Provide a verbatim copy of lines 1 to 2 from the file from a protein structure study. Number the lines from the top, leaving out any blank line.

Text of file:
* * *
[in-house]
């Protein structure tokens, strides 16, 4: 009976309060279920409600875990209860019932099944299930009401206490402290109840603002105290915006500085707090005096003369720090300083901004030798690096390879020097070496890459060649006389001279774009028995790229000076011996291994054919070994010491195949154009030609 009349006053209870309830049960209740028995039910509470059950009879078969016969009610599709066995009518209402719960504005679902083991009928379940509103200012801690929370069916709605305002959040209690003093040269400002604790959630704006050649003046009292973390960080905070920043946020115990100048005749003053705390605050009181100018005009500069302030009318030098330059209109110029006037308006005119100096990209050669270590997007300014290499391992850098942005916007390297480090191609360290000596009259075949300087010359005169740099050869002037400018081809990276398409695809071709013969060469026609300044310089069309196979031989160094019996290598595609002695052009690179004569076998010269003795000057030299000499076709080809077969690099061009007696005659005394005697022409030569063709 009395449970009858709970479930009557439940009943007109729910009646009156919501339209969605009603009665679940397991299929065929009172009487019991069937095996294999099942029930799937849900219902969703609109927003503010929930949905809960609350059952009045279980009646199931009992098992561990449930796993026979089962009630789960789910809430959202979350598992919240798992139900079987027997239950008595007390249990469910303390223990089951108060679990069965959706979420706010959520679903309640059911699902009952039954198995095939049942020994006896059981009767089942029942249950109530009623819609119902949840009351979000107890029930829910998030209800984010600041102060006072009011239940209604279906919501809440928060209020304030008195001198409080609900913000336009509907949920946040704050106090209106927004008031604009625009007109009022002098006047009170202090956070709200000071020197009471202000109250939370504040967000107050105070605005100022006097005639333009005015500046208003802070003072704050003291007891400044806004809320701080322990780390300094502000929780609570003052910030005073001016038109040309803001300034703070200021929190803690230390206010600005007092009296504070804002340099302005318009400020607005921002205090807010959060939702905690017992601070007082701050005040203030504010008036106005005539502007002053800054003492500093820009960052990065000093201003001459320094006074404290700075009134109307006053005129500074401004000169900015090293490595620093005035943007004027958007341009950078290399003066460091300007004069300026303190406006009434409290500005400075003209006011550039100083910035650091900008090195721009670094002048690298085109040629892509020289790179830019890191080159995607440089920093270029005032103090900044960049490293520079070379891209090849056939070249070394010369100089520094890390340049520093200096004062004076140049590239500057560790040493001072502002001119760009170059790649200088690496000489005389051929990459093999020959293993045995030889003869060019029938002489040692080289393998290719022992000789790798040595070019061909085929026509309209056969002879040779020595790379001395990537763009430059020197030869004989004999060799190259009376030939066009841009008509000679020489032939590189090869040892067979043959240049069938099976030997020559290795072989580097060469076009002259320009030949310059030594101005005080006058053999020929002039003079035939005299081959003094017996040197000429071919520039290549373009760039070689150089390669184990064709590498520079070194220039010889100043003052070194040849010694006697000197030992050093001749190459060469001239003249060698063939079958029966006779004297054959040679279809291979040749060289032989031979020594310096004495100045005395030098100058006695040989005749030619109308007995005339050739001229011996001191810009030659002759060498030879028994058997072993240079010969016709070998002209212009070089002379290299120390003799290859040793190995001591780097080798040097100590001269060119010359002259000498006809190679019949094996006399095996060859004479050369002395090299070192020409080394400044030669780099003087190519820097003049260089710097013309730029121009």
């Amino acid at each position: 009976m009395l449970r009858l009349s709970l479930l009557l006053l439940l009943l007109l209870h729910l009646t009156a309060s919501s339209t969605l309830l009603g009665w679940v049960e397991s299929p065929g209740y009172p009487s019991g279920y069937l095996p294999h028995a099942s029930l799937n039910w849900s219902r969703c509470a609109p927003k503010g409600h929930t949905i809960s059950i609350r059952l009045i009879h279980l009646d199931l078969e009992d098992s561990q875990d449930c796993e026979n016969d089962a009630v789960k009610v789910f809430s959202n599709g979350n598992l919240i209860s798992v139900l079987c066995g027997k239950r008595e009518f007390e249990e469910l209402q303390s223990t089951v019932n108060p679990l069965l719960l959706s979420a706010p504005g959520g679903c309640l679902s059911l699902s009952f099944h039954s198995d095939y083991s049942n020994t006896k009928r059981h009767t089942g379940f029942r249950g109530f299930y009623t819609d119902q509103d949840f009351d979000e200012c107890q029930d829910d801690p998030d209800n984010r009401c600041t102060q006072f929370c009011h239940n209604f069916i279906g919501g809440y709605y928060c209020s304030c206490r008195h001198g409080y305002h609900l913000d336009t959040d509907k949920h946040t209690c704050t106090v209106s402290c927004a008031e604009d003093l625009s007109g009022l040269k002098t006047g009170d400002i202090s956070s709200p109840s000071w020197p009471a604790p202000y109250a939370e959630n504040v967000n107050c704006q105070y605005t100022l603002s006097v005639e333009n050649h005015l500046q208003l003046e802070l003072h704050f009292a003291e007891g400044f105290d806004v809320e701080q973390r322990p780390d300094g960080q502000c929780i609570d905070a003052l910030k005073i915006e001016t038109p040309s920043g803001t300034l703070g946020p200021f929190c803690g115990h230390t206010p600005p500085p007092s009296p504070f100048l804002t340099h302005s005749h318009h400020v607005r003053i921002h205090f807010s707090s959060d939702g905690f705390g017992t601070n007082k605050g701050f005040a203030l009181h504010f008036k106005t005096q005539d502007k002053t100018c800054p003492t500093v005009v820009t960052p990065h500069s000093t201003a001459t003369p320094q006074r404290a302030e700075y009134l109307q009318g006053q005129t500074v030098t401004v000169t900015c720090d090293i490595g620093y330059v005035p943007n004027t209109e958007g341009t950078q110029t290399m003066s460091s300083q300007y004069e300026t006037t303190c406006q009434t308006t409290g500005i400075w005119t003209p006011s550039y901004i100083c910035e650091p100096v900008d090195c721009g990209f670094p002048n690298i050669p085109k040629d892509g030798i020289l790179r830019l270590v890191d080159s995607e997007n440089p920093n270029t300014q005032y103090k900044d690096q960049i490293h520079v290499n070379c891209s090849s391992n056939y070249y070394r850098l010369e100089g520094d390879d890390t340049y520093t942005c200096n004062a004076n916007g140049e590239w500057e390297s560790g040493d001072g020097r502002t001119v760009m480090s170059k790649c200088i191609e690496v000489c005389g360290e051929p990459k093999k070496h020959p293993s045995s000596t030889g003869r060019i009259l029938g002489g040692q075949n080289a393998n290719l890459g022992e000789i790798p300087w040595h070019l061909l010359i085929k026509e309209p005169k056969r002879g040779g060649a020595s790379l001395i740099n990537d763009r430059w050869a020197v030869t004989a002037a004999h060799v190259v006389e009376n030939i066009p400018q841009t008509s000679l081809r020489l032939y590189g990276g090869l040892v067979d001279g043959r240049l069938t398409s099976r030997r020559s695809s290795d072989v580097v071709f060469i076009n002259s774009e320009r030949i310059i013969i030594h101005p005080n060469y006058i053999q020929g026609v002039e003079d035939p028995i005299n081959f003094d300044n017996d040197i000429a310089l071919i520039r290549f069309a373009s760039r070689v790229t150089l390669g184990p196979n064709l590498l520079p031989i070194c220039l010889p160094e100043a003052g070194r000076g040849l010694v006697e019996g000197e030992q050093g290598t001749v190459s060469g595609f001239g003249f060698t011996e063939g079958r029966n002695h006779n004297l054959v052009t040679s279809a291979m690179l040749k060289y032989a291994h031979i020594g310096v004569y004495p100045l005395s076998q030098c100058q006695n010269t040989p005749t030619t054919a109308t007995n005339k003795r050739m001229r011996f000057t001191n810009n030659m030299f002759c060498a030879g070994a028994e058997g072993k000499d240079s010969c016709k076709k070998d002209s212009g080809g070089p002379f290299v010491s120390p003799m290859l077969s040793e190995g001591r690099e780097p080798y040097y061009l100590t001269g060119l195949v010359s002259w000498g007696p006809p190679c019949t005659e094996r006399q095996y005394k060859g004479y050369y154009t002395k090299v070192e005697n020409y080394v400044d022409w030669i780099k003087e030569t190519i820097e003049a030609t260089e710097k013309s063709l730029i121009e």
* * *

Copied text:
[in-house]
């Protein structure tokens, strides 16, 4: 009976309060279920409600875990209860019932099944299930009401206490402290109840603002105290915006500085707090005096003369720090300083901004030798690096390879020097070496890459060649006389001279774009028995790229000076011996291994054919070994010491195949154009030609 009349006053209870309830049960209740028995039910509470059950009879078969016969009610599709066995009518209402719960504005679902083991009928379940509103200012801690929370069916709605305002959040209690003093040269400002604790959630704006050649003046009292973390960080905070920043946020115990100048005749003053705390605050009181100018005009500069302030009318030098330059209109110029006037308006005119100096990209050669270590997007300014290499391992850098942005916007390297480090191609360290000596009259075949300087010359005169740099050869002037400018081809990276398409695809071709013969060469026609300044310089069309196979031989160094019996290598595609002695052009690179004569076998010269003795000057030299000499076709080809077969690099061009007696005659005394005697022409030569063709 009395449970009858709970479930009557439940009943007109729910009646009156919501339209969605009603009665679940397991299929065929009172009487019991069937095996294999099942029930799937849900219902969703609109927003503010929930949905809960609350059952009045279980009646199931009992098992561990449930796993026979089962009630789960789910809430959202979350598992919240798992139900079987027997239950008595007390249990469910303390223990089951108060679990069965959706979420706010959520679903309640059911699902009952039954198995095939049942020994006896059981009767089942029942249950109530009623819609119902949840009351979000107890029930829910998030209800984010600041102060006072009011239940209604279906919501809440928060209020304030008195001198409080609900913000336009509907949920946040704050106090209106927004008031604009625009007109009022002098006047009170202090956070709200000071020197009471202000109250939370504040967000107050105070605005100022006097005639333009005015500046208003802070003072704050003291007891400044806004809320701080322990780390300094502000929780609570003052910030005073001016038109040309803001300034703070200021929190803690230390206010600005007092009296504070804002340099302005318009400020607005921002205090807010959060939702905690017992601070007082701050005040203030504010008036106005005539502007002053800054003492500093820009960052990065000093201003001459320094006074404290700075009134109307006053005129500074401004000169900015090293490595620093005035943007004027958007341009950078290399003066460091300007004069300026303190406006009434409290500005400075003209006011550039100083910035650091900008090195721009670094002048690298085109040629892509020289790179830019890191080159995607440089920093270029005032103090900044960049490293520079070379891209090849056939070249070394010369100089520094890390340049520093200096004062004076140049590239500057560790040493001072502002001119760009170059790649200088690496000489005389051929990459093999020959293993045995030889003869060019029938002489040692080289393998290719022992000789790798040595070019061909085929026509309209056969002879040779020595790379001395990537763009430059020197030869004989004999060799190259009376030939066009841009008509000679020489032939590189090869040892067979043959240049069938099976030997020559290795072989580097060469076009002259320009030949310059030594101005005080006058053999020929002039003079035939005299081959003094017996040197000429071919520039290549373009760039070689150089390669184990064709590498520079070194220039010889100043003052070194040849010694006697000197030992050093001749190459060469001239003249060698063939079958029966006779004297054959040679279809291979040749060289032989031979020594310096004495100045005395030098100058006695040989005749030619109308007995005339050739001229011996001191810009030659002759060498030879028994058997072993240079010969016709070998002209212009070089002379290299120390003799290859040793190995001591780097080798040097100590001269060119010359002259000498006809190679019949094996006399095996060859004479050369002395090299070192020409080394400044030669780099003087190519820097003049260089710097013309730029121009």